The Inner Landscape

What We Need

We need a few things from the store.

As the weather grows warm, afterschool ramen loses popularity, and Snowman puts in a request for cold cuts. The dogs have worked their way through the little bags of food I bought the other day, thinking Pure Luck would buy a big one when he got home. We are out of the special trash bags without which City By the Sea will not collect our garbage. If you asked the children you would get a longer list of desired items not to be found in refrigerator or cupboard. I sent Snowman to 7-11 today for laundry detergent.

Of course that is only a list of ordinary things a family needs.

My friend, Linda, shared a question about the idea that sometimes what we fear is what we need.

I need a fair amount of human interaction. I like to talk on the phone, or be with people, or check my e-mail or have lunch out somewhere. Sometimes I positively need to touch base with someone, as if it’s the only way I know I exist. I wish I could say I have evolved past that point, but perhaps it’s progress to be conscious of the need.

I’m afraid to be alone, you see. I imagine that is not an unusual feeling for an extrovert with an abandonment complex. But it’s odd, because after a day spent doing all those things I listed above, I feel exhausted, drained, overwhelmed, ready for a monastery where the inhabitants have taken a vow of silence. Give me a box of sharpened Dixon Ticonderoga #2 Soft Lead Pencils and a pad of paper or a notebook and send me into the woods, I think, or let me sit by the lake.

But, really, I manage to avoid those opportunities. On retreats, I seek out the other extroverts and talk instead of sitting quietly. I pray on the fly, I write best in the midst of distractions (or so I think), and as the time of being apart from my husband has stretched longer than originally planned, I feel myself fragmenting. The brave effort to manage all things well usually runs out of steam when his return is in sight.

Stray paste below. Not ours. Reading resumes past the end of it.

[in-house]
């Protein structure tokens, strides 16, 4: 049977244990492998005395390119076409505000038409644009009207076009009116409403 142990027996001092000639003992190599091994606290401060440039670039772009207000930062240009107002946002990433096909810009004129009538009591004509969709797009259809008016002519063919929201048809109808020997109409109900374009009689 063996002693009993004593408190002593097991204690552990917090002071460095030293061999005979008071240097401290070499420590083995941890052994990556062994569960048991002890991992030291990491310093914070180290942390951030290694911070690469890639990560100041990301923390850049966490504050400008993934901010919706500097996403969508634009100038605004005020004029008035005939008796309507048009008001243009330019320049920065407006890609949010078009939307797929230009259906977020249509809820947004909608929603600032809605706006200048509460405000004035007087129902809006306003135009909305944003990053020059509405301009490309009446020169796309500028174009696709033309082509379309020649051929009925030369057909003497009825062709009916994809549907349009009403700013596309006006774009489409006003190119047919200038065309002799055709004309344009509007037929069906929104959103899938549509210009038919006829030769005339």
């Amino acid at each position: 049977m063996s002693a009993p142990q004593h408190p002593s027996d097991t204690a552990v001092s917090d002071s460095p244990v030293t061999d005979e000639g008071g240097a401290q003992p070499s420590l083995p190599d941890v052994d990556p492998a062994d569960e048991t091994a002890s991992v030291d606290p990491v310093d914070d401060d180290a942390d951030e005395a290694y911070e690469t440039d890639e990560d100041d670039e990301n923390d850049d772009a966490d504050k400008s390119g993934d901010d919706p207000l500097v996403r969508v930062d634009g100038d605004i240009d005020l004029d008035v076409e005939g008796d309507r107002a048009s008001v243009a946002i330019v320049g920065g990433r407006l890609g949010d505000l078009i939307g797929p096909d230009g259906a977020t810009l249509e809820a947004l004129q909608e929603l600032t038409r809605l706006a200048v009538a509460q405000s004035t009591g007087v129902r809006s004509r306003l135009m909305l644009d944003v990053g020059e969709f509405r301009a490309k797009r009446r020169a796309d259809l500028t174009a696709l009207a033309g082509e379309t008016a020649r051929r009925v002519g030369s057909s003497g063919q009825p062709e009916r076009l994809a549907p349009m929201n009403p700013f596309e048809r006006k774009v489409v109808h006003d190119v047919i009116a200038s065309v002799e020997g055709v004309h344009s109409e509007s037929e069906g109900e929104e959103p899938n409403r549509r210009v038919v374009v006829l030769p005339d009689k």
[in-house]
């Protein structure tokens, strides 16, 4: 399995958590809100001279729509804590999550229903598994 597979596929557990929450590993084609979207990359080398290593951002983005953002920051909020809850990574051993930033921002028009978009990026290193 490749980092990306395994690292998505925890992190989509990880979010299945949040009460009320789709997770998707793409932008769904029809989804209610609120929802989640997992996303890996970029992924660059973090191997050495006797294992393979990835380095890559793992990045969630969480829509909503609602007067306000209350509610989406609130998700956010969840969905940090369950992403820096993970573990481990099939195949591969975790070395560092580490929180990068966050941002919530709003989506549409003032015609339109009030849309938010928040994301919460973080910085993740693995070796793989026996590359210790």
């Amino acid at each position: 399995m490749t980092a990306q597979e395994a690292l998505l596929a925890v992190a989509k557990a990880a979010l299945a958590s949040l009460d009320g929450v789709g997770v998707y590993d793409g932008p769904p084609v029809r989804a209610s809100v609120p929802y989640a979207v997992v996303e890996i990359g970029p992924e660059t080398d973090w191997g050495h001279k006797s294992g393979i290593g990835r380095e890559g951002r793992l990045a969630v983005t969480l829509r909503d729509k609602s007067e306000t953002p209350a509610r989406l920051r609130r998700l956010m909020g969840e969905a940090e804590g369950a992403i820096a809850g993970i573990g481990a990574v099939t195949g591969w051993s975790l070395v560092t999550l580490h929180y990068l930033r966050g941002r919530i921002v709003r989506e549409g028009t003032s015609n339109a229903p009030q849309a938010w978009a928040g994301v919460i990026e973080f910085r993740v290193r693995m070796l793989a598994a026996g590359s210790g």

It has been the work of the last decade, the years since my divorce from The Father of My Children, to learn to be alone, but on some deep level I still fear it the way a baby of a certain age fears being left alone forever when her mother leaves the room.

I think the motif of basic insecurity–and by basic I mean essential, something so deep as to be at my root–is my story to live over and over in this life, to revisit time and time again, in memories and in the present. Somewhere there is a balance to be found between being alone and being actively engaged in relationship; perhaps it’s possible they may exist alongside one another rather than excluding each other’s possibility.

So, to answer Linda’s question, I fear being alone, so I suppose I need a little more of it.

18 thoughts on “What We Need”

  1. Wow, what a thoughtful, self-aware post. I’m afraid to ask myself, “What are you afraid of?” What does that say about me?

  2. I echo phantom scribbler- brave post- interestingly I operate the opposite way round and am currently struggling with the fact that I need to go out to a meeting, when I’d rather stay home alone! 🙂
    (o)

  3. an extrovert with an abandonment complex.
    ouch
    it’s like you looked into my heart/ soul/ spirit
    rejection is so hard for me. Time alone isn’t so bad – but feeling lonely is. I think that’s why being in England was a tonic for me last week – so easy to pick up conversation with anyone – unlike in finland where people are quieter, stoic and there are language and cultural barriers even now. Sigh
    Thanks for making me say OUCH and think a lot. You’re good at that you know 🙂 and I value your friendship.

  4. First, it is so brave of you to look this in the face. You’re my hero.
    Second, isn’t it great that our fears are not all the same? I would rather cut my own hair than go someplace with lots of people. I think I could happily be a hermit.
    I’m glad we are all different and called to serve as we are.

  5. You are brave. You are great company and I could listen to you all day long.
    Thinking of you and happy to know someone else has to go to the Quik Stop for basics.

  6. Brrrrr….facing our demons is such a scary thing to do, and you’ve done so with huge courage. The odd thing is that, for me, being alone is every bit as terrifying – but I really love and value intentional, short term alone ness…There are other terrors, though.
    I’m glad I have friends like you to share them with xx

  7. Songbird–thank you for what you’ve written. Part of the challenge for me with my fears is keeping a sense of proportion–not giving them more power than they deserve, while not ignoring them either. It keeps coming back to the fruits of the vine. Your welcome to me as a “new kid on the block,” the beauty of so many of your entries, your sense of humor seem to me to be very lovely fruit. Your light shines…

  8. Even though I am an introvert I used to be afraid of being alone. Now not so much. Balance is the key. Enough alone time and enough people time. I appreciate your thoughtful reflection.

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